Covey identified Principles as another core understanding for effective living and working. Read through this and see why.
To continue using the map metaphor from yesterday, Principles are the territory. They are reality, whereas Values are the maps that we use to represent reality to ourselves.
Man has named Principles, but what they are (for our purposes) are timeless, extrinsic, universal and self-evident truths. Principles are not values, as values are selected or adopted by Man and do NOT exhibit those four characteristics unless we value principles.
Principles act everywhere, without judgement. They do not undermine, attack, argue with or otherwise seek to obstruct us. Principles just are.
Examples of Principles used by Stephen Covey include Truth, Respect, Honesty, Fairness, Integrity, Dignity, Service, Growth and Change.
To recognise them as Principles you can do two things. First, ask if they fit the definition above – universal (apply everywhere), timeless (have and will always apply) extrinsic (exist outside of us) and self-evident (make sense without thought). Second, see if their opposites make sense if they were to be applied to your life.
Principles are not religious, though religions adopt them. They cannot be broken without consequence. Think of Gravity as a principle – go break that.
The principle of Growth is sequential – you cannot alter the sequence of learning, even if you can speed it up. To quote Covey, you learn simple maths, then algebra and then calculus. Try the other way and see if that works.
What does all this have to do with Effectiveness and Success?
First of all, it means that true effectiveness is the result of recognising that principles apply, and that as much as working with them underpins success and effectiveness, working against principles will bring the opposite – failure and ineffectiveness.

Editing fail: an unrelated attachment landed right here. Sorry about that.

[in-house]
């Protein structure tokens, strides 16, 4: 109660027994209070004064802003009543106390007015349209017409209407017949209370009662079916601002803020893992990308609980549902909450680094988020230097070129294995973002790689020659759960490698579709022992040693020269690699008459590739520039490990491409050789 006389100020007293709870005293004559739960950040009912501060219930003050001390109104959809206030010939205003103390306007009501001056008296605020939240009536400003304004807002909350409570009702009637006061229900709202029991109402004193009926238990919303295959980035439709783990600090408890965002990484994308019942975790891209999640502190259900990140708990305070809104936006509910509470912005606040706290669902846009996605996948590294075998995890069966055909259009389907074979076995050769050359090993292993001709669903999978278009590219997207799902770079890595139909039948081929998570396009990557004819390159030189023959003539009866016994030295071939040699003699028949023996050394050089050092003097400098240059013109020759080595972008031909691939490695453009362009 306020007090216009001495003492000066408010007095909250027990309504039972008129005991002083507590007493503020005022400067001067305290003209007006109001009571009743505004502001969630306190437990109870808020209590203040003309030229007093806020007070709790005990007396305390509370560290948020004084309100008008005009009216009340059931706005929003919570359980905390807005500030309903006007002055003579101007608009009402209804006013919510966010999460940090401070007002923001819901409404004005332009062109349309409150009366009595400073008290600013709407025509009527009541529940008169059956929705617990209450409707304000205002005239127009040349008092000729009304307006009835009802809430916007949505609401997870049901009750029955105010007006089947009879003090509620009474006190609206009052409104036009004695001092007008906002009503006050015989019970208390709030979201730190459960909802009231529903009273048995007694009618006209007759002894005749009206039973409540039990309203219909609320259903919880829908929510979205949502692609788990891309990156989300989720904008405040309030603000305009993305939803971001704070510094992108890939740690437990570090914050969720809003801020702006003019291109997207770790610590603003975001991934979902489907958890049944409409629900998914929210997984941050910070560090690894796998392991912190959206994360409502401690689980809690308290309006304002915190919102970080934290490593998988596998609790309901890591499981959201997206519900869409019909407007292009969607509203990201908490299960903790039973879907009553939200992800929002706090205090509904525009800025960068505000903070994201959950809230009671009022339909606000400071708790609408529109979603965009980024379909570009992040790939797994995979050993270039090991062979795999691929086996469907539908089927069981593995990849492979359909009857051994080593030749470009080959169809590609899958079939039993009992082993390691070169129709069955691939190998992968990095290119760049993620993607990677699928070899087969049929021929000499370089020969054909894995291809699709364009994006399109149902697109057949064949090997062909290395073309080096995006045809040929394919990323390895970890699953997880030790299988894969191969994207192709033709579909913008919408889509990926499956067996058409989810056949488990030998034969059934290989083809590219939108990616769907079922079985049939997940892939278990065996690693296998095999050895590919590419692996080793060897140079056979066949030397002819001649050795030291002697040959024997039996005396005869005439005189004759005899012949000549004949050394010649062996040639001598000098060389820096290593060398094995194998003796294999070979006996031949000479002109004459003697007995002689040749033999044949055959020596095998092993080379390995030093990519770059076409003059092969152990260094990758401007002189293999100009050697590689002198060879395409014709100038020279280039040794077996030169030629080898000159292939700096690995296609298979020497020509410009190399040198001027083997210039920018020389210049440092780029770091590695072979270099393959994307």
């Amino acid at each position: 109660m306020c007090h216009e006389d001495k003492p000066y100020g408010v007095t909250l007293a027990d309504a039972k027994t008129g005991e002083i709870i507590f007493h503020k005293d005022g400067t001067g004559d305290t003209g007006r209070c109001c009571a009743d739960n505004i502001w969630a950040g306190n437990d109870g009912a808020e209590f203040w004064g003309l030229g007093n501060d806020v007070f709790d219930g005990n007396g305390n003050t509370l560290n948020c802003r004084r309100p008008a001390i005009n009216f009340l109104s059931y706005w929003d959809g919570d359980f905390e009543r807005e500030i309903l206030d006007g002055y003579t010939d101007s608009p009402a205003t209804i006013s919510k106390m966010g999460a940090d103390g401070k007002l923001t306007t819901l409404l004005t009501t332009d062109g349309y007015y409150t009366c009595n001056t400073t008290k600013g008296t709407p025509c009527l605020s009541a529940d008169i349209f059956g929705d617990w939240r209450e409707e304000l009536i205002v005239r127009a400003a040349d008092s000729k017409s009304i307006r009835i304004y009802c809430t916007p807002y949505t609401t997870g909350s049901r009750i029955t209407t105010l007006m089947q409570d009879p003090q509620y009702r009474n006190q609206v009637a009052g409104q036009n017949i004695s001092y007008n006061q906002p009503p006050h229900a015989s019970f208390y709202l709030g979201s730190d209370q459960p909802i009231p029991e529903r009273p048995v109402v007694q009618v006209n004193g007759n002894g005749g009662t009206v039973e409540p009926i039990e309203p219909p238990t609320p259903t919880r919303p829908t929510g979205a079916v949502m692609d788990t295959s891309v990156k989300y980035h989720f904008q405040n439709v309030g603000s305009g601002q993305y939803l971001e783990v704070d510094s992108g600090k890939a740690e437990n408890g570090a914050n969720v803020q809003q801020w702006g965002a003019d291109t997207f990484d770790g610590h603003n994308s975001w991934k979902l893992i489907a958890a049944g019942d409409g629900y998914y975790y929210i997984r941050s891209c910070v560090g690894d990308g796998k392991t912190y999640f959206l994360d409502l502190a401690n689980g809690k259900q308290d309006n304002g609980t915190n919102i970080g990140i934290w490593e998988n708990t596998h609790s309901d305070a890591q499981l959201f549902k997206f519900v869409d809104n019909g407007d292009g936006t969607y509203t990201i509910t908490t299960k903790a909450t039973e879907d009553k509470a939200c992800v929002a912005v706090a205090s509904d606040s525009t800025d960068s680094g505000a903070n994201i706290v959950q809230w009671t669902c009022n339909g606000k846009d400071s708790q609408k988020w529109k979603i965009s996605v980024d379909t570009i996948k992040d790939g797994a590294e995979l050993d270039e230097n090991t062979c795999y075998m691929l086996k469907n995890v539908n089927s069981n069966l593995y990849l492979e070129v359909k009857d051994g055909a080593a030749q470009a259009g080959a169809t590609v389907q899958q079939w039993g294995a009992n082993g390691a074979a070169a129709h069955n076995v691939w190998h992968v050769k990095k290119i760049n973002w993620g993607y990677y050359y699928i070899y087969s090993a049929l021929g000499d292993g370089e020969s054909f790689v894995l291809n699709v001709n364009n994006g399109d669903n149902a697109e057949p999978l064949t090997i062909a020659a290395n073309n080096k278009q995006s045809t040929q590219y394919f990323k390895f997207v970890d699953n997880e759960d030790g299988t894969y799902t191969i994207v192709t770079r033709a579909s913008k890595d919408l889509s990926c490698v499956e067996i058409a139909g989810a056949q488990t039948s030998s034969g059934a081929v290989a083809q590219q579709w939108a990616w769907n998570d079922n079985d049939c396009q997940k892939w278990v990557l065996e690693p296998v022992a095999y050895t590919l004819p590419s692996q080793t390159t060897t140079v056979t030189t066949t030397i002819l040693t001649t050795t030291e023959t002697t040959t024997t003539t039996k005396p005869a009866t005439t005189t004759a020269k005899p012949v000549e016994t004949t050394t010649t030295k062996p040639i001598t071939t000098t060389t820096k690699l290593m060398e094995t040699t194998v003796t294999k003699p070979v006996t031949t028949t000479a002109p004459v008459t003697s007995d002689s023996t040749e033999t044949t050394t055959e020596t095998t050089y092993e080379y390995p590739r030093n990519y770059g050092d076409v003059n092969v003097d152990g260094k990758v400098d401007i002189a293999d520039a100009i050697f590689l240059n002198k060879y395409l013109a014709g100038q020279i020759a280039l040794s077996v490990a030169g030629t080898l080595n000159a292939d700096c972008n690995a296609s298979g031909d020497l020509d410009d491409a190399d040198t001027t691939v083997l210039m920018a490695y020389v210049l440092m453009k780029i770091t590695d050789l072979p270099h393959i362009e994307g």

Secondly, seeing things through Principles improves our ability to make good decisions and to act accordingly. If we recognise and apply Truth, we become integrated and are seen to be trustworthy. If we recognise and exercise Respect, we both give it and receive it, which is a core business and interpersonal requirement, is it not? If we recognise gravity, we will wear that parachute and we will walk further away from the cliff edge.
The final thing to know about Principles is that they are not practices, although you can practice observing them. Principles apply everywhere while practices are situationally specific. That is why the See-Do-Get Cycle is important. Changing practices is the Do part of the Cycle and doing that can bring temporary or minimal benefit. But Principles relate to the See part of the Cycle and seeing things through Principles – truths – can change the way you do things at a quantum level and bring about massive improvement.
So you can now start to see the progressive, sequential and integratedness of The Seven Habits philosophy. Principles apply, seeing things through the paradigm of principles makes for greater effectiveness, seeing also improves doing improves results, and character makes for better seeing than personality.
Tomorrow we start looking at why the Habits are – effective.